A Hawk Questions Himself as His Son Goes to War: "None of this predetermines the outcome, of course, or foretells the consequences of a muddled success or a blurred failure in Iraq. Historians have the comfort of knowing how past wars played out. But short of clairvoyance, no one can forecast the outcome and the second- or third-order effects of events as they unfold. Five or even 10 years from now, we still may not be able to judge our Iraq venture in a definitive way. Unfortunately, that philosophical detachment is cold consolation in the here and now, as young men and women go off to war."
Others -- Atrios, Brad DeLong, Belgravia -- have quoted Cohen, with regard to his contempt for the incompetence of the Bush administrations.
What interests me is the confusion of narrative with analysis.
In a narrative, one event follows another; the drama is the struggle to overcome and the climax resolves the action; in prospect, there are many contingencies, and we can never forecast the "outcome" in all its manifold glories. We love stories, but stories are not analysis.
Analysis is about systemic necessity. One thing does not "follow" another; one variable relates to another, one thing drives another, and the system functions, the system is under control . . . or not.
Analysis is the basis of science -- it is Newton's laws of motion, Darwin's natural selection. It is dramatic and epic in its own way, but not in the way of Homer's Illiad or Genesis or Washington Crossing the Delaware.
Cohen says, "If we fail in Iraq -- and I don't think we will -- it won't be because the American people lack heart, but because leaders and institutions have failed." And, that belief that we will not fail is defended by the paragraph I quoted above, by the substitution of narrative uncertainties for analysis.
Analysis Cohen is capable of. The article is chock full of pithy summaries of analysis. The analysis all points at one capital fact: the U.S. has failed in Iraq. Over and over again, the U.S. has failed. The U.S. failed most critically in the reconstruction, which has stalled, sucked dry by corruption. The U.S. has failed to keep order -- from the earliest days of large-scale looting down to the cluster screw-up at Abu Ghraib to every damn day.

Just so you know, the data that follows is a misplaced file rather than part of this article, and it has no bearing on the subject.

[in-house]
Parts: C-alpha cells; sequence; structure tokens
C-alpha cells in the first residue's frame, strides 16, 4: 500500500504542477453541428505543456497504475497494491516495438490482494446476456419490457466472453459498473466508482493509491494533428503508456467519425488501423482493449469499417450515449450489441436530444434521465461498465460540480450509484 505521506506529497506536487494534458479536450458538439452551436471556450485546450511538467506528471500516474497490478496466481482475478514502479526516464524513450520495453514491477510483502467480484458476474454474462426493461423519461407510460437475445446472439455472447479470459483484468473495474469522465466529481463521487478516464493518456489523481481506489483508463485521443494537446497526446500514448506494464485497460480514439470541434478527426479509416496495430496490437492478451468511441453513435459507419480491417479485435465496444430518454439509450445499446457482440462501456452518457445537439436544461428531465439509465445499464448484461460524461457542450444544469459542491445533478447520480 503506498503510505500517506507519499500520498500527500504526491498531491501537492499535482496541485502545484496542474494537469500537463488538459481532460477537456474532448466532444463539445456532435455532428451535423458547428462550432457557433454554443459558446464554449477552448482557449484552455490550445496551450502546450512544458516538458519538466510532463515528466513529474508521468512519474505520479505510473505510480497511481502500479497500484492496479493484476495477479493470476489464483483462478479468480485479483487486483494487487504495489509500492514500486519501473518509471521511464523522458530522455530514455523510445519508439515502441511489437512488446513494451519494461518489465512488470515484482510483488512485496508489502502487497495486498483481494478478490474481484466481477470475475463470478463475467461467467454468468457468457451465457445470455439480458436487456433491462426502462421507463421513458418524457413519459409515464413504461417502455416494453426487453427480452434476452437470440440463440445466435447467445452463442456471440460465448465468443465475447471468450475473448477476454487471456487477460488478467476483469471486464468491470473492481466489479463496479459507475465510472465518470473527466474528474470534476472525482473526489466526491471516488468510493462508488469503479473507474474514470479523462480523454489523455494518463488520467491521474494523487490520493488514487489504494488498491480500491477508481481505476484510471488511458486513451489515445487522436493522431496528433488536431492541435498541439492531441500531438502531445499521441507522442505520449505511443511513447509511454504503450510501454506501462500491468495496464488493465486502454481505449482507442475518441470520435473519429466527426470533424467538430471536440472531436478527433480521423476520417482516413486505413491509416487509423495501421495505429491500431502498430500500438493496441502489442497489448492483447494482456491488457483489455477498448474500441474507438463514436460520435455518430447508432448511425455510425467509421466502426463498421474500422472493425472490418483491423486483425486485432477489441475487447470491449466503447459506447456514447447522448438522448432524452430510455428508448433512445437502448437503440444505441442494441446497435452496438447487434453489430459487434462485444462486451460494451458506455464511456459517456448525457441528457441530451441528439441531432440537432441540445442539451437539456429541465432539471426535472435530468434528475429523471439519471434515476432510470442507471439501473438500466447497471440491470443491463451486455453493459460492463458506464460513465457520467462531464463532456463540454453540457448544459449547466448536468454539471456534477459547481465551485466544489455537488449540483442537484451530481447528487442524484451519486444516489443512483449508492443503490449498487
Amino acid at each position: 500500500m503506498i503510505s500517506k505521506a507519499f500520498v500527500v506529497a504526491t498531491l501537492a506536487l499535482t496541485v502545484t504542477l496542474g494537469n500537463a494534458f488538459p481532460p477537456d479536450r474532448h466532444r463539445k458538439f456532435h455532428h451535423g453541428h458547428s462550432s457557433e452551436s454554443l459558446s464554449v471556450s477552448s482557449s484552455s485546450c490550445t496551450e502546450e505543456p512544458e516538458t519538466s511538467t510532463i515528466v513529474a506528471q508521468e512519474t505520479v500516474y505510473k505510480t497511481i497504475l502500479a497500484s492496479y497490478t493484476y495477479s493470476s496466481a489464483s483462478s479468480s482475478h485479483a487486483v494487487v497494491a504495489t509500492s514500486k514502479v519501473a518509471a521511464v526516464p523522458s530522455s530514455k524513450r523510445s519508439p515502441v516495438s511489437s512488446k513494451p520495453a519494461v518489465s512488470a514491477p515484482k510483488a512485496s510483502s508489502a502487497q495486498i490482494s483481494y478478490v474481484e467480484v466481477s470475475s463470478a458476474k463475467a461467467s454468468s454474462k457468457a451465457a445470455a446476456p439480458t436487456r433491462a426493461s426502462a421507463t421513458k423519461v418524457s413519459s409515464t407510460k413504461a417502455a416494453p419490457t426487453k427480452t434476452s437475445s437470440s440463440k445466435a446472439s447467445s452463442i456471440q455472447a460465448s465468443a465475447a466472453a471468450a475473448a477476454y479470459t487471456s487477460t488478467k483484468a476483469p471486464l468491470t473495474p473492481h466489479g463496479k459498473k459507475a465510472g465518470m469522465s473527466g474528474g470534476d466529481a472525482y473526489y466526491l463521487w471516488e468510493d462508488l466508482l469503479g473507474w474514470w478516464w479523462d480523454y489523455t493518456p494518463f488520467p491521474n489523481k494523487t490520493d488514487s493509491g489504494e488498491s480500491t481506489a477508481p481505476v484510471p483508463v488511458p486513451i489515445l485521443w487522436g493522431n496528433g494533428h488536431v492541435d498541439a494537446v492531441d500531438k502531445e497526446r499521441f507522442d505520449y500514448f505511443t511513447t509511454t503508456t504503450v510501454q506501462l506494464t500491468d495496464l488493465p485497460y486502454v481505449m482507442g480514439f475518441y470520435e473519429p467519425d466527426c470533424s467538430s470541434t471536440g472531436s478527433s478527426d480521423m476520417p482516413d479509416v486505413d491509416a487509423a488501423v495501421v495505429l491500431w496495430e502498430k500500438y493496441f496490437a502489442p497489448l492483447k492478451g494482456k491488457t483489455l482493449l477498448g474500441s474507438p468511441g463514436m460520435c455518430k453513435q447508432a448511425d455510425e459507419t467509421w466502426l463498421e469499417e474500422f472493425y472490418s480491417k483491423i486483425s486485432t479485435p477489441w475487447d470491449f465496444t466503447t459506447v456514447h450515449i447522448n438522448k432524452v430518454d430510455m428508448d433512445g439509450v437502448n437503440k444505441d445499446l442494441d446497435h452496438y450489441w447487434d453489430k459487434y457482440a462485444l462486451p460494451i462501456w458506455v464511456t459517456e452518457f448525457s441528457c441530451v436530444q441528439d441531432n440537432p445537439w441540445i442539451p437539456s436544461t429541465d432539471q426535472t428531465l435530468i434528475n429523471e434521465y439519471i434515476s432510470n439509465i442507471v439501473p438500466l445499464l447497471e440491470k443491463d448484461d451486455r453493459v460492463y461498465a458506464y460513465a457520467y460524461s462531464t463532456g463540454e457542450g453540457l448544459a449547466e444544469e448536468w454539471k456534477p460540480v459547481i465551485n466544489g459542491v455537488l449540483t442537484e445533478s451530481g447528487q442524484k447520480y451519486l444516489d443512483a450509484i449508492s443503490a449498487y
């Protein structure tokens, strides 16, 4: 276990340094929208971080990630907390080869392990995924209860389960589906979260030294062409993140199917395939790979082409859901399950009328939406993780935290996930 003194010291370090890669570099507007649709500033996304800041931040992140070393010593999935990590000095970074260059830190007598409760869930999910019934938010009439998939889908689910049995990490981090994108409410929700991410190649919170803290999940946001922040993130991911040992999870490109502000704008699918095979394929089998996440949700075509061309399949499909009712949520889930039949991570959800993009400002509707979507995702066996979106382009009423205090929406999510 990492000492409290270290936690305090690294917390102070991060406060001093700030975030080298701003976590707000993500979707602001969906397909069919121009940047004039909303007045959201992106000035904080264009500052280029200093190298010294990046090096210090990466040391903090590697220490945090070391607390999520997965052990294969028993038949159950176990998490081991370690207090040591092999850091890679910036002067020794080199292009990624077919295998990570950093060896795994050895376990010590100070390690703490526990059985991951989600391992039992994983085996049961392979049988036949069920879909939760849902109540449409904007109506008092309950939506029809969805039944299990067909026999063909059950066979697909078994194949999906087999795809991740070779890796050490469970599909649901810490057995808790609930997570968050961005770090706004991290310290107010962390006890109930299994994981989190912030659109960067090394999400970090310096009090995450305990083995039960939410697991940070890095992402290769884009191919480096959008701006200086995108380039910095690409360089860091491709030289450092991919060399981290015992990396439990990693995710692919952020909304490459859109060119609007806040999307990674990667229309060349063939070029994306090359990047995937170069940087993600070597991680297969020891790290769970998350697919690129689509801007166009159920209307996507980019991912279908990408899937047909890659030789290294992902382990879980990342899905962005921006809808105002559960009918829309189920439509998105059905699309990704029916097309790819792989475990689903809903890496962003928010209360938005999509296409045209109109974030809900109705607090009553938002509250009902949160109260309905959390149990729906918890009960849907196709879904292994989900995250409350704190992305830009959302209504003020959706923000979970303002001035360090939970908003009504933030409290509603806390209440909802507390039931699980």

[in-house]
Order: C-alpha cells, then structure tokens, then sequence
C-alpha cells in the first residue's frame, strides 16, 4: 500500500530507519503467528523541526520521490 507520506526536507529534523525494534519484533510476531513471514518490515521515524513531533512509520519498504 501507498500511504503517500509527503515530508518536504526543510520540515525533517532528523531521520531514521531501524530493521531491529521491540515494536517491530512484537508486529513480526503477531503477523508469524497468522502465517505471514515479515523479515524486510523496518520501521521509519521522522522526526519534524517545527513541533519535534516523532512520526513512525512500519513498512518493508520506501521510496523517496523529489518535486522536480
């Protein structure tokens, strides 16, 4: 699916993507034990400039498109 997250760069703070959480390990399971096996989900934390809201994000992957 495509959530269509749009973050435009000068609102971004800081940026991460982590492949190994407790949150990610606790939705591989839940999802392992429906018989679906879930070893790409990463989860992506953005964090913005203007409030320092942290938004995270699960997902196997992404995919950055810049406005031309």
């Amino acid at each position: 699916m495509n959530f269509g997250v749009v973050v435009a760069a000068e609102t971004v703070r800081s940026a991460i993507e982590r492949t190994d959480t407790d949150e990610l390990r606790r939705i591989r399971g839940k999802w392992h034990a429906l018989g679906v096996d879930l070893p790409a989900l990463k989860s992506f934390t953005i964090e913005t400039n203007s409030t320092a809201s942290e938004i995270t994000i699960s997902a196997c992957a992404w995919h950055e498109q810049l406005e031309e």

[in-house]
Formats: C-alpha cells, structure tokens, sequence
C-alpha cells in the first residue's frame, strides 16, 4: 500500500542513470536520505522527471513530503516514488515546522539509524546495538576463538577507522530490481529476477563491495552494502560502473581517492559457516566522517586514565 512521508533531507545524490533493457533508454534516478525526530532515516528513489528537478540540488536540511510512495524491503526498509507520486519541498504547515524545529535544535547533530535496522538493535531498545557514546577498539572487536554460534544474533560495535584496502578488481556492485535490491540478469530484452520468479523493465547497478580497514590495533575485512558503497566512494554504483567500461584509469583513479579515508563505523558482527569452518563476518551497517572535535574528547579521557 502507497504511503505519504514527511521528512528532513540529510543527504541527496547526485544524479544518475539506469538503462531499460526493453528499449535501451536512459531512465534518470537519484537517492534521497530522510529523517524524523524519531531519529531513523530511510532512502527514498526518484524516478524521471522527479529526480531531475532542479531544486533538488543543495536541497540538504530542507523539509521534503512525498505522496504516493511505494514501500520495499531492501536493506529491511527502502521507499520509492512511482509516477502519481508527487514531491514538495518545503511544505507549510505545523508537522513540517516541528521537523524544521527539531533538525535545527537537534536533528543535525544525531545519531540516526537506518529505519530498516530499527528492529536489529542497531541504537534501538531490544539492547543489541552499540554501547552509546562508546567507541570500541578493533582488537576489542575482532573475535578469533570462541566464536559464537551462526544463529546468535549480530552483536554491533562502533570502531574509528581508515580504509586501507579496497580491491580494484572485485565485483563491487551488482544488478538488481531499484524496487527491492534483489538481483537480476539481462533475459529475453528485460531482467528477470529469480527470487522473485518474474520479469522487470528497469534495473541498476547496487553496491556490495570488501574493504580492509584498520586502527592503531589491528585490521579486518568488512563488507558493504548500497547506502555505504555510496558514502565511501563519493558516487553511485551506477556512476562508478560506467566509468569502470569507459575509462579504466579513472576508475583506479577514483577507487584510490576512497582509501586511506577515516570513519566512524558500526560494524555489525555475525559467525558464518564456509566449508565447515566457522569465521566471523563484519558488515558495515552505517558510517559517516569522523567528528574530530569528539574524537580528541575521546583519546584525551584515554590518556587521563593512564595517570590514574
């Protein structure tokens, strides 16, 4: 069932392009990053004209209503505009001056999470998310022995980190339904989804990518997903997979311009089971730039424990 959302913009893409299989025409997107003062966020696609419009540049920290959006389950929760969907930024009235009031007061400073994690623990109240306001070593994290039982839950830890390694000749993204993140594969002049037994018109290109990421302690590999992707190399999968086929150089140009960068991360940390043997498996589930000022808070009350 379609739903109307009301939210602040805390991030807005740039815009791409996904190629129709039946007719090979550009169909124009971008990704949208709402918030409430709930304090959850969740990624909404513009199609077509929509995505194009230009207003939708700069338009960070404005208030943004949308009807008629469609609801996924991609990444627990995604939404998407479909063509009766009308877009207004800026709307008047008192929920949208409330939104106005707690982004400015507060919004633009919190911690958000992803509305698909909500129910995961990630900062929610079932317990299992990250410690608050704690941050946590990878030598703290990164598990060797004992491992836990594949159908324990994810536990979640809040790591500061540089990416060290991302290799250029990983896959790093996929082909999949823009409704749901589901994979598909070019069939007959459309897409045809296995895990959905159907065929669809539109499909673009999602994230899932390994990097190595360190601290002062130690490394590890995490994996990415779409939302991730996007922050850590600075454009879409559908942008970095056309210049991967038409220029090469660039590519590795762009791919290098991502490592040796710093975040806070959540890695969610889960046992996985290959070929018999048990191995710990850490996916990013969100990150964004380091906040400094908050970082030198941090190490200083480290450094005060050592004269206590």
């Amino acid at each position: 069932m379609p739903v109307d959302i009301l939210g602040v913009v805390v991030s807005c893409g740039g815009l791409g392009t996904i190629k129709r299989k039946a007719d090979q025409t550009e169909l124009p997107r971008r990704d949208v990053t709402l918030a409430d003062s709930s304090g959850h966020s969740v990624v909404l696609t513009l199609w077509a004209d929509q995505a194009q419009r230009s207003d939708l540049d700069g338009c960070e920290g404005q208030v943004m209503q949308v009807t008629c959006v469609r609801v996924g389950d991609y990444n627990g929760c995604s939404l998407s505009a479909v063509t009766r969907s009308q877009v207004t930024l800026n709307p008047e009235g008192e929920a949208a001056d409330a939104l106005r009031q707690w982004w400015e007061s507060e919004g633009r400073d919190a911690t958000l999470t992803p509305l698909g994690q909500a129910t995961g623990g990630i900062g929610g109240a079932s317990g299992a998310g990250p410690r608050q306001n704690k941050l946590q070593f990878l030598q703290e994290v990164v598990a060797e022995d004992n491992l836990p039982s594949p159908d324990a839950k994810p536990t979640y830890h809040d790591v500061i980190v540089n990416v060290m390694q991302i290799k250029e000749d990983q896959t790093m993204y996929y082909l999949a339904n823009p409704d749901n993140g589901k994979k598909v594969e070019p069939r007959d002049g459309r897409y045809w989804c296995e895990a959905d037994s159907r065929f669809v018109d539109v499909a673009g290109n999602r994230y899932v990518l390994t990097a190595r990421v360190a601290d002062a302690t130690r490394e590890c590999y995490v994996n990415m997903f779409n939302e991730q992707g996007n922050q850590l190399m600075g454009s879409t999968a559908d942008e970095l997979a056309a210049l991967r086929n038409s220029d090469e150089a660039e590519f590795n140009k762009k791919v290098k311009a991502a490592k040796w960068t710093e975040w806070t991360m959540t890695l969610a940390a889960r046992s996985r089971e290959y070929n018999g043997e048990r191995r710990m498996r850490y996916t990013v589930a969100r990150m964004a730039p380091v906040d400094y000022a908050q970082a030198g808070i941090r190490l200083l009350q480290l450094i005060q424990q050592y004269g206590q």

The present leadership and the present "strategy" has failed. And, the present leadership promises to "stay the course", a failed course.
Cohen says, "For this president, the war is the defining decision of his tenure, and he knows it. Whatever his faults may be, a lack of determination is not one of them. And in war, character -- and above all persistence -- counts for a very great deal."
Yes, character does count for a great deal, and this President's character accounts for the U.S. failure in Iraq. Bush is a coward. Bush is a liar. Bush is a lazy, unaccomplished, callous, seriously uncurious man. If the U.S. had credible plan for the occupation and reconstruction in Iraq, that responsibility goes right to George W. Bush. We did not have a plan, because George does not know enough about history, organization, government or anything else, to realize that that he needed to have one and a good one. He did not demand a good, well-reasoned plan from his subordinates. And, that is why we have failed in Iraq. No plan. And, we have had no plan, becuase of George's weakness of character.
We have failed in Iraq, and as we continue to continue, we continue to fail.
The greatest tragedy is that many Iraqis wanted our success, in order to have their own success, and it is they, more than we, who will suffer the failure in all its prolonged horror.
For George W. Bush, the failure will be the latest in a long, long list of failures, and he may not notice.
Will America notice? And, will America blame the Republicans, as they should? That will not depend on analysis, but on narrative and the dramatic unfolding of events -- the coming storm.